I’m inclined to believe Romeo Crennel’s assessment of his young star-in-waiting – even moreso having observed Kellen Winslow Sr. throughout and after his Hall of Fame career. The father was class and heart personified.
The son? Not so sure yet. Is the kid a chip off the old block, or just a chip?
Right now, he’s at the precipice, at 25, balancing precariously between boom and bust.
Right now he’s doing the suspension dance. He was shut down for a game by the Browns, who were none too pleased that Winslow criticized GM Phil Savage for not calling him during the three days he spent in the hospital battling a staph infection, and saying he felt “like a piece of meat.” He also said the Browns tried to prevent him from disclosing his illness; Crennel says not revealing the nature of the illness (Winslow’s second bout with staph) was a “mutual decision.”
Winslow and the NLFPA have appealed the suspension and filed a grievance against the action, which could cost the tight end $235,294 – his one-game paycheck. Yeah, one game.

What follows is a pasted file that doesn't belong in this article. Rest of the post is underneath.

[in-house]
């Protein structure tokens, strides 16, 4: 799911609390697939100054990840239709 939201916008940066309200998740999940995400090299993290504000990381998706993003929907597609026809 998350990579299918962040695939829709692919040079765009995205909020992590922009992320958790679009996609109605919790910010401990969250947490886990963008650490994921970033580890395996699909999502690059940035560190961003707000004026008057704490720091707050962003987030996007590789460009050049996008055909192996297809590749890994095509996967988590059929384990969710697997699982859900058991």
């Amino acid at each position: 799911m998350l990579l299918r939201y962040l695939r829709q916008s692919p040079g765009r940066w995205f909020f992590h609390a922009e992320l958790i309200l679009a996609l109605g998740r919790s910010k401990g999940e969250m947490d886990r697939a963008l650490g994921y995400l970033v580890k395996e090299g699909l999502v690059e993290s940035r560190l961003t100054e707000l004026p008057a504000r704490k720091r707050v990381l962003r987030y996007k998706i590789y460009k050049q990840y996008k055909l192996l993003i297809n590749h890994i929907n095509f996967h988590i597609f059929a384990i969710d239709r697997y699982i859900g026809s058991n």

(Would someone please treat me like that cut of meat?!)
This is Winslow’s fifth pro season; in football years, though, only his fourth, since he missed the entire 2005 season following an offseason motorcycle accident in which he tore an anterior cruciate ligament in his right knee. (His first encounter with staph occurred while recovering.)
Four seasons is pro-athlete middle age, generally long enough to know whether someone is a player or pretender.
And yet we still don’t know about the son. We know he has talent. He may be the prototypical tight end, a physical reproduction of dad, at 6-foot-4, 250 pounds, and blessed with strength and speed. He averaged a tad more than 85 receptions over the last two seasons, and has averaged 11.3 yards per catch for his career.
Talent is not the problem.
Heart and class? Still waiting to see it.
Winslow has every right to speak his mind. And every right to deal with the consequences.
He seems to have forgotten that the Browns stuck by him when his body let him down as a rookie (he suffered a broken leg in Game 2 and missed the rest of the season), and when his head let him down the following summer. Because riding a motorcycle was specifically prohibited in Winslow’s contract, the Browns could have tried to recoup a portion of $10 million in bonuses the young man had received.
But they didn’t.
And now he’s upset because someone didn’t call him in the hospital?
Sorry. Where I come from, that cow won’t moo.